Rashad McCants was selected as the #1 pick in Ice Cube’s inaugural Big 3 League, a 3-on-3 professional basketball league designed to allow former NBA stars another opportunity to showcase their talents in front of fans. McCants who has been known for his controversial past, says it is time to wipe the slate clean with hopes that the Big 3 League will shift the focus from his headline-worthy sound bites to his talent on the court.
LA: Do you feel any pressure with being drafted #1 in the Big 3 League?
RM: It does pose a little bit of pressure, being picked #1. As we get closer to the dates the pressure kind of alleviates and it just becomes about playing.
LA: What are you most looking forward to with this new venture?
RM: I’m most looking forward to the travel, being able to go city-to-city and see fans … play again. Not only just live, but at the national level television wise as well. We’re going to be on FS1, Fox Monday night basketball. To be able to go city-to city-and get that NBA feel once again, I think that it’s something that we have all missed.
LA: How would you describe your basketball career up to this point?
RM: Definitely a rollercoaster, one of those big six flags Goliath big up and down and hoop-to-hoop. Once that smooth sailing into the gates where you start all over, that’s where we’re getting back, going up that mountain again. Without the hoops and the rollercoaster [ride] you don’t progress.
LA: Do you have any regrets about how you have handled your career?
RM: My career was an absolute success coming from Asheville, NC. There weren’t a lot of expectations coming out. Until I got to UNC, that’s when everything kind of exploded. People were saying ‘Oh I didn’t know you could be this, so now you have to be this.’ Being able to take that step and win a championship and get drafted in the lottery for the NBA. I think that my career didn’t go as planned in terms of wanting to be the next Michael Jordan or Kobe Bryant, but for the peers and the people who looked up to me, I think it set a platform saying you can do that too; the things that I did in the NBA, whether people respect them or not, I think that I laid my own ground work when it comes to young players in the NBA.
LA: What can fans expect from you being back on the court?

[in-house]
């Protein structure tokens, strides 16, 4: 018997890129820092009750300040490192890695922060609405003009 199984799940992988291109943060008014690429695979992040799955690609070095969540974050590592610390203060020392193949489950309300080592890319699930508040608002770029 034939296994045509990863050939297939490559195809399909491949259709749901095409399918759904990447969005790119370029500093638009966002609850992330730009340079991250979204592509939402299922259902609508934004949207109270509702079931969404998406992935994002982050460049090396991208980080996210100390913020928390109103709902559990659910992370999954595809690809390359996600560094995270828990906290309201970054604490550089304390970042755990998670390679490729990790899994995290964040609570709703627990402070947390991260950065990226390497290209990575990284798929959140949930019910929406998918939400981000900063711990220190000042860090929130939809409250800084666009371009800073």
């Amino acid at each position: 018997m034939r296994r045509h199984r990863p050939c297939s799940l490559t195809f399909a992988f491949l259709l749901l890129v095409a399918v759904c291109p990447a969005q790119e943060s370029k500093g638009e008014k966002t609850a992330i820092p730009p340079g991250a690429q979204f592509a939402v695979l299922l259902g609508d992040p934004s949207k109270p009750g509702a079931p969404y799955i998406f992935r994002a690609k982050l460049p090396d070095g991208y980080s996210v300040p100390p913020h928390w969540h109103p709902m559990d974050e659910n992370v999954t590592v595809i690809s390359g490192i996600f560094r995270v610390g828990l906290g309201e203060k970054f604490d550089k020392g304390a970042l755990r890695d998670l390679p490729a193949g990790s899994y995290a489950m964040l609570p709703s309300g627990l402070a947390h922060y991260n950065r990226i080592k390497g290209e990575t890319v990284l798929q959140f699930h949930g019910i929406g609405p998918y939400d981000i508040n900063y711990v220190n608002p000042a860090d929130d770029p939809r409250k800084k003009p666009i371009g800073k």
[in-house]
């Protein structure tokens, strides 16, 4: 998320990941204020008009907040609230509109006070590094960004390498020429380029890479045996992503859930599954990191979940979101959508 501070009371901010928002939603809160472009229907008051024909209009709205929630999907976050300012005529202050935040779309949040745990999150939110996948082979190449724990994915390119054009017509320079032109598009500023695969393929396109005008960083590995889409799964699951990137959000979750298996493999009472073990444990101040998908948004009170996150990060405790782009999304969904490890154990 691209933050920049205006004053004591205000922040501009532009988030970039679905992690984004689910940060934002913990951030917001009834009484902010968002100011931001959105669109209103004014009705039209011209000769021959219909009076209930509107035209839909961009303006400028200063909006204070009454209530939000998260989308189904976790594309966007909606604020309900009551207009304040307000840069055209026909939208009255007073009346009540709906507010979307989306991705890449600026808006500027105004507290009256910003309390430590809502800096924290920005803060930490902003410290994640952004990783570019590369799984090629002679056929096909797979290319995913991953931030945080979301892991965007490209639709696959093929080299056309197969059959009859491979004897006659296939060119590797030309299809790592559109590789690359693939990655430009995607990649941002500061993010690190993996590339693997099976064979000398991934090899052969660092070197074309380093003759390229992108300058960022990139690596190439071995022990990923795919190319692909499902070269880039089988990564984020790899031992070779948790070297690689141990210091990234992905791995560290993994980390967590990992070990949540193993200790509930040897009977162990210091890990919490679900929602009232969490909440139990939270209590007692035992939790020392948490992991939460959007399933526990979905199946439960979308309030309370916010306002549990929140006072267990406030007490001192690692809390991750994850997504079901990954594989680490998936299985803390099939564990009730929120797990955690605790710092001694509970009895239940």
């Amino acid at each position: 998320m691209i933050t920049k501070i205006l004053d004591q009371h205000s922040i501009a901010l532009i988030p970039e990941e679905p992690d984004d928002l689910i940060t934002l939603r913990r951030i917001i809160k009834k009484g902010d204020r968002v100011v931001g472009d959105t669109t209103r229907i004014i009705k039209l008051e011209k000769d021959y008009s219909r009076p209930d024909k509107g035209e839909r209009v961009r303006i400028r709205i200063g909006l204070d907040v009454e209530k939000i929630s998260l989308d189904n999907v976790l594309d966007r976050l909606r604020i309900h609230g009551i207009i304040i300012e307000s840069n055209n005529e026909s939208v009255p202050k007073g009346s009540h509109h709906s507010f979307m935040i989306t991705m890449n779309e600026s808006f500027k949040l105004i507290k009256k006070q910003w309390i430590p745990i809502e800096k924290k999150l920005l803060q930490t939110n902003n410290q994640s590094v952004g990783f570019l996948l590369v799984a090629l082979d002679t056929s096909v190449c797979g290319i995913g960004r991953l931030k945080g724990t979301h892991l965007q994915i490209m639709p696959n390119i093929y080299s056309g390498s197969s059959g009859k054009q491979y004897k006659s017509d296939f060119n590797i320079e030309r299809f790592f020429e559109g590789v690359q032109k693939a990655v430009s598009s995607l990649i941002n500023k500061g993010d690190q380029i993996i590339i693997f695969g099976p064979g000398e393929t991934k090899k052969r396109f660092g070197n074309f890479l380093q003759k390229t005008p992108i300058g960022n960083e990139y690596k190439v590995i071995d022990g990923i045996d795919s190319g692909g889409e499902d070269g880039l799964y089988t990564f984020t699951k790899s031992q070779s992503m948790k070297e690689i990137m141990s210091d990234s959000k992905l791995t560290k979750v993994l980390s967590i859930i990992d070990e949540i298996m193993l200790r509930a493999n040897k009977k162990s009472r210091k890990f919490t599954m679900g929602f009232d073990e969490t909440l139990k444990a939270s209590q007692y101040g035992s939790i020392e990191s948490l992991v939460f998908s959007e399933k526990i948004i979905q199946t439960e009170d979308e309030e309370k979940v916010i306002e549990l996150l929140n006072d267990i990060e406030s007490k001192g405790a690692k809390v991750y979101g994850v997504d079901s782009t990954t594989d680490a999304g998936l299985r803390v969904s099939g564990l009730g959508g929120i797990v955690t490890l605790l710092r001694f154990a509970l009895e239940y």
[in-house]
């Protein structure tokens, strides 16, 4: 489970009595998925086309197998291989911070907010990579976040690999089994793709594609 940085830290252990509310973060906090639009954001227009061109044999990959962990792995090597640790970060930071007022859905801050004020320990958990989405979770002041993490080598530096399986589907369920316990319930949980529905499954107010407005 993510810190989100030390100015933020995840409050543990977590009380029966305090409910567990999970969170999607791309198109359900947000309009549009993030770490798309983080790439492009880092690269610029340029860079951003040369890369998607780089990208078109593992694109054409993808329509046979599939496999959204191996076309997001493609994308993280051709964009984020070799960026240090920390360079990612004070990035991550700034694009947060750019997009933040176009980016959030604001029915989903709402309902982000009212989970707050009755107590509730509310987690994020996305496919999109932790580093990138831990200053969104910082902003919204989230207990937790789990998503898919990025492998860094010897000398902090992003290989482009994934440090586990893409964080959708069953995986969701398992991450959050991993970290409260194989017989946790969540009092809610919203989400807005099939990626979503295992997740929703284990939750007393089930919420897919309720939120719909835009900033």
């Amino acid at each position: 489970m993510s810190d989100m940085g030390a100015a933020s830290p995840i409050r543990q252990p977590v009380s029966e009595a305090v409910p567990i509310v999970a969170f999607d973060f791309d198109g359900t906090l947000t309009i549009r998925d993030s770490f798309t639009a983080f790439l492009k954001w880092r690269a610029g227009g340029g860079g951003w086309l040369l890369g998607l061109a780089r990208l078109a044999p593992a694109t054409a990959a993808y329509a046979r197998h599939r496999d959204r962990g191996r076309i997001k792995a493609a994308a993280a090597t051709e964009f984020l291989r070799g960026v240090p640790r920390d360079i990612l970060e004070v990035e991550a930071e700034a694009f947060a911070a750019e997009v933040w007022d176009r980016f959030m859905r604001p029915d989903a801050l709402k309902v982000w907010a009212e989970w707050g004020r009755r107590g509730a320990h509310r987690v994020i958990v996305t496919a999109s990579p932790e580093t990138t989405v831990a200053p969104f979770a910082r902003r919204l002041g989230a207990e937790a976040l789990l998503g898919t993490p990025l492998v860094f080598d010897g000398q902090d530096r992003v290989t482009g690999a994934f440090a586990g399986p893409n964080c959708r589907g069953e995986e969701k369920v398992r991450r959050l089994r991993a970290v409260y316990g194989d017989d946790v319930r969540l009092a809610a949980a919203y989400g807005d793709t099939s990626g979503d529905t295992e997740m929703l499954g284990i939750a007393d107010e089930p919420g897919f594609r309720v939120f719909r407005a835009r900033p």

RM: They can expect a lot of flare, trash-talking, a lot of bravado. That old school play is what created my reputation, a stigma of being very passionate but misunderstood. I take from guys like Allen Iverson and Kenyon Martin, guys who played extremely hard and didn’t care about what anyone [said]..
LA: What sets this league apart from others?
RM: These are all guys [who] have personalities. I don’t think the NBA has a lot of personality now, as they did when these guys played.
LA: What would you like to see in terms of the future for college athletics?
RM: As far as college sports, I would like to see guys stay longer, not necessarily for academic purposes, but more so for development purposes, athlete education and education reform in it of itself. If we can protect the boundaries of these guys going to college for the sole purpose of sports and have them ready for the NBA, so that they’re prepared for it. [It]will further help them stay in college and allow them to learn how to budget their money and finances and get media training, how to avoid certain sound bites, which I wish I would have had. I would like to see in college sports compensation, sports education and a long standing development for the athletes.
LA: Besides the Big 3 League, what is keeping you busy?
RM: The Heroes Foundation is a foundation I started that is predicated upon helping athletes, entertainers, writers, and producers, financially fund and aid their ventures. There’s a lot of independent talent that run into roadblocks of trying to figure out where to start, where to get the money to start. Our foundation brings this platform to life that we can help these people get on the right track, pay for some, get them scholarships to go to this camp. We have to be entrepreneurs, building our own businesses for ourselves, for our kids and our families so that’s what I want to do.
McCants will run with Team Trilogy alongside Al Harrington, Kenyon Martin, James White and Dion Glover; coached by Rick Mahorn. Other players who will suit up include Allen Iverson, Chauncey Billups, Stephen Jackson, Mike Bibby, Rashard Lewis, Jermaine O’Neal and Jason “White Chocolate” Williams.
There are a total of eight teams. The games will be half-court and will begin with a do-or-die half-court shootout. The 10-week season tips off on June 24 with four games being played each Saturday in a new city starting with Brooklyn, NY. The league will be broadcast on FS1 as Monday night basketball. The final two weeks of competition will be the postseason with the championship game on August 12.